Basic NLP Anchoring Concepts
By Roger Ellerton Phd, ISP, CMC, Renewal Technologies Inc. www.renewal.ca
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For an introduction to anchors, please see NLP Anchors.
You can create anchors to serve you or change those that do not generate the results you want. To do this, you need to understand some basic concepts about anchors.
Anchors can be created naturally or artificially in two ways:
- In a single instance, if there is a highly emotional (positive or negative) event. E.g. your significant other takes you to a special place and proposes to you in a very romantic and emotional way. When you return to this location, what comes to mind?
- Repetition, the continual association between a stimulus and a response. Repetition is needed if the emotion is not strong or there is no emotional involvement. Television commercials often link an alcoholic beverage with a pleasant experience. After seeing this advertisement a number of times, you begin to make the association.
The anchor needs to be:
- Unique, distinct and easy to repeat. If touching your thumb and index finger is not something you do on a regular basis, then this would be a good kinesthetic anchor. Saying a word internally to yourself in a particular tone of voice would be a good auditory/auditory digital anchor. Selecting a trigger that you inadvertently fire quite often has the potential of dissipating the anchor and rendering it useless. Unique triggers make better and longer lasting anchors.
- Linked to a state that is cleanly and completely re-experienced. If your client wishes to create an anchor to feel confident in certain situations and he recalls a past event when he felt confident, but he was also confused as to your instructions, then the stimulus will generate a response that is a mixture of confidence and confusion.
- Timed just as the state is reaching its peak. As your client recalls a time that he had a certain attribute (e.g. confidence), the feeling of confidence will begin to get stronger until it reaches a peak. Generally, the anchor should be applied when the response is about 2/3 of its peak and held until it peaks. Depending on how fast your client accesses his feelings, the anchor could be applied anywhere from a couple of seconds to 10 seconds. Applying the anchor past the peak, may pick up a weakened state or some other state.
The basic steps for anchoring are:
- Have your client recall a past vivid experience for the state you are anchoring.
- Apply a specific trigger as the state is reaching its peak.
- Break state.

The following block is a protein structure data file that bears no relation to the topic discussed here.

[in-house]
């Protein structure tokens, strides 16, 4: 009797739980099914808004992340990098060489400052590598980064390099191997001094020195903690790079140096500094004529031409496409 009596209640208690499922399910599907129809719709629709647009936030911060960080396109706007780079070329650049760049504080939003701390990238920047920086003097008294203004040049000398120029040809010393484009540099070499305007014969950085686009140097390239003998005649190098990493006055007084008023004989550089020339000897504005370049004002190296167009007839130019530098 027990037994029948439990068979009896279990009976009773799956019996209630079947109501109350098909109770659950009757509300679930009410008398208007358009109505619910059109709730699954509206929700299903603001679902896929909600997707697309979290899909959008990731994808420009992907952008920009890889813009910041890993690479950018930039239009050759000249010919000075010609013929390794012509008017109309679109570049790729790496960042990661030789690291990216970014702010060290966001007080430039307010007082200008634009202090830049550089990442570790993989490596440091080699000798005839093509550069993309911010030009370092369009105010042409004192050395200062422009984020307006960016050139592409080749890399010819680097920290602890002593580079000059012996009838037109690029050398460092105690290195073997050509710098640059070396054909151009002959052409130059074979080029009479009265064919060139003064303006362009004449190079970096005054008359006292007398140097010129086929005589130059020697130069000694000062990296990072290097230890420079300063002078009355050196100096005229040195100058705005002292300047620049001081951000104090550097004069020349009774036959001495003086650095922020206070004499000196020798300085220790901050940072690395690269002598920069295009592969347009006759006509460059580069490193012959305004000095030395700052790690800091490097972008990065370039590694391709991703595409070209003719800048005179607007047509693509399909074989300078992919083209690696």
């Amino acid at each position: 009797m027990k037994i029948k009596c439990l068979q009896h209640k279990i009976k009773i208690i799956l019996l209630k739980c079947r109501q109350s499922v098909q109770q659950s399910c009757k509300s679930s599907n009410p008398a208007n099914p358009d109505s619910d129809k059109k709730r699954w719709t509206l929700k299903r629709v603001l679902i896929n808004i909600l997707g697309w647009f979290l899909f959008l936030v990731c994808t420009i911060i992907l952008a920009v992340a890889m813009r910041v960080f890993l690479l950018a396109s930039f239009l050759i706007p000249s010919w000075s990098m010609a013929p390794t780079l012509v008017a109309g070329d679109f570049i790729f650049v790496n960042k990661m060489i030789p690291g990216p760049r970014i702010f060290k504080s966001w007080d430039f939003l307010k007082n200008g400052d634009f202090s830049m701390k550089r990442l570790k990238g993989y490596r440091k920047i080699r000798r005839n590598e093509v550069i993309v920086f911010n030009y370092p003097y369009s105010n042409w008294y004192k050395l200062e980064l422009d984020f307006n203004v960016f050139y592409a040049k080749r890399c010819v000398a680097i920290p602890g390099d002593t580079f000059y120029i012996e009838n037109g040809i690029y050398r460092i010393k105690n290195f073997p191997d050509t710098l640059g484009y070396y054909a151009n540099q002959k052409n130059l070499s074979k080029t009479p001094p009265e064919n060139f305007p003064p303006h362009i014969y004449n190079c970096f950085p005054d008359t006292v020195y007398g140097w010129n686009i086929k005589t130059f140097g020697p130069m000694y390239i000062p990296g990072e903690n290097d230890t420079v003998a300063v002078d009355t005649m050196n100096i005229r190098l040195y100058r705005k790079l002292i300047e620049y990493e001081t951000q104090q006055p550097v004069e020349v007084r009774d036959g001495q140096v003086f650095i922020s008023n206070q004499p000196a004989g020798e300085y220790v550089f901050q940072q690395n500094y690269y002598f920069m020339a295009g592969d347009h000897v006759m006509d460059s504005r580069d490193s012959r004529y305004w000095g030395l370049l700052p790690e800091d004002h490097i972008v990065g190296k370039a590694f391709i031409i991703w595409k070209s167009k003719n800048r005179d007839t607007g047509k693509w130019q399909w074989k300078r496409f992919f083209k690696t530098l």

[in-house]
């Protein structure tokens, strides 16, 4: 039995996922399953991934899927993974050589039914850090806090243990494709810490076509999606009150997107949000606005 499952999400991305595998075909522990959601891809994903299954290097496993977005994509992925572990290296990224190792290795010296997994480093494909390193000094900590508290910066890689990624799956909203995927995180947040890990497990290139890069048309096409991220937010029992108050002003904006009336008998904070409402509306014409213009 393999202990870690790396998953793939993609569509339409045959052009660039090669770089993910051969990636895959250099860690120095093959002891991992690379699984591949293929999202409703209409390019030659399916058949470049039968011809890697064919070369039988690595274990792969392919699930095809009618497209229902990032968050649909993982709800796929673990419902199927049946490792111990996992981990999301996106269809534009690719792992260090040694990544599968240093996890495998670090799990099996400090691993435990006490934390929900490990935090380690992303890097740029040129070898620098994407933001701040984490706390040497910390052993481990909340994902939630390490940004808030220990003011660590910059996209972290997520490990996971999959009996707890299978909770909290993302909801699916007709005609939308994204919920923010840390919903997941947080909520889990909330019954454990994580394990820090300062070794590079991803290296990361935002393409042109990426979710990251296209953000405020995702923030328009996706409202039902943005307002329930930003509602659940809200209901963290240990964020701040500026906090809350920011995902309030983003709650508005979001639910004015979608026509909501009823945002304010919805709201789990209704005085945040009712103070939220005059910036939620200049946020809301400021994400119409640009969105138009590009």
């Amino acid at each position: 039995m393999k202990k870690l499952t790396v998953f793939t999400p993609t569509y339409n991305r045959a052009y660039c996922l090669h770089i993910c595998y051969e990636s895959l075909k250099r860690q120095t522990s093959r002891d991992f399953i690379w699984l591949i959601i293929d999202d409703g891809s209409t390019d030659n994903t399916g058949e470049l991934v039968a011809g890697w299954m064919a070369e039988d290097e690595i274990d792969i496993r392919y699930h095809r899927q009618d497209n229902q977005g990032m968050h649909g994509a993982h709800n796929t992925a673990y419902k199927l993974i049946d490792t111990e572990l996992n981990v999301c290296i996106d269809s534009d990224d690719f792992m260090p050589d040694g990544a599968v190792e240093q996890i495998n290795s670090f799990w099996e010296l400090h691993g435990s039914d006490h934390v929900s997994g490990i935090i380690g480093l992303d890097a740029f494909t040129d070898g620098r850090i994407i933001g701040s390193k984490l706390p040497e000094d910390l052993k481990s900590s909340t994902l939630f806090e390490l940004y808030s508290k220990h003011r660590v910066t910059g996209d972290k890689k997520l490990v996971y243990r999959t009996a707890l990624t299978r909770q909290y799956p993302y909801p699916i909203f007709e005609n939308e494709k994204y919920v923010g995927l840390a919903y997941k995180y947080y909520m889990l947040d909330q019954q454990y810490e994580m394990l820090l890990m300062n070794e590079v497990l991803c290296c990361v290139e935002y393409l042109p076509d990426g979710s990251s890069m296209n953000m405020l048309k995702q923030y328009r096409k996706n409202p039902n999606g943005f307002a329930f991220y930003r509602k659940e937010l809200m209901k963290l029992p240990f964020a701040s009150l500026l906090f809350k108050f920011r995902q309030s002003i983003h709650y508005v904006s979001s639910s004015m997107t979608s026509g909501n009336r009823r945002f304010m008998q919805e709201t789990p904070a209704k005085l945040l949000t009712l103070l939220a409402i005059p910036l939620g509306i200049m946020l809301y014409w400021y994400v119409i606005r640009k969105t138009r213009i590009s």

- Test the anchor. When you fire the trigger, does your client think of the state?
- Repeating steps 1 - 3 several times will make the anchor stronger. This is called stacking an anchor.
The best state to anchor is a naturally occurring state (e.g. you are laughing at a joke you just heard). The next best state is a past vivid highly associated state. If you wish to create an anchor for a specific state that you have never experienced, do you know someone that has that quality? Imagine stepping into that other person's shoes and taking on her physiology and feelings (this person can be real or imaginary).
To elicit a past memory for anchoring purposes, you can use the following scrip for yourself or with your client:
Remember a specific time when you were really _____ (e.g. confident). Close your eyes and fully associate into that memory by going back to that time, putting yourself in your own body, looking through your own eyes, seeing what you saw, hearing what you heard and have the feelings of being really _____.
You can also assist your client by using a voice tonality that reflects the state he is accessing. If he is accessing an energetic state, then your voice tonality would reflect energy.
To maintain an anchor, it should only be fired when necessary and have regular reinforcement. To reinforce (or build up) an anchor, you can either on a regular basis repeat the process you used to establish the anchor or if you notice you are naturally experiencing the state that you desire then fire the trigger to enhance the anchor.
To make an anchor really strong or to associate different resources to the same anchor, you can stack anchors; that is you repeat the anchoring process several times by eliciting several occurrences of the same or different states and anchor them in the same place.
And NLP is Much more than that!
Author: Roger Ellerton is a certified NLP trainer, certified management consultant and the founder and managing partner of Renewal Technologies. The above article is an extract from his book Live Your Dreams Let Reality Catch Up: NLP and Common Sense for Coaches, Managers and You.
Copyright © 2005, Renewal Technologies Inc. All rights reserved.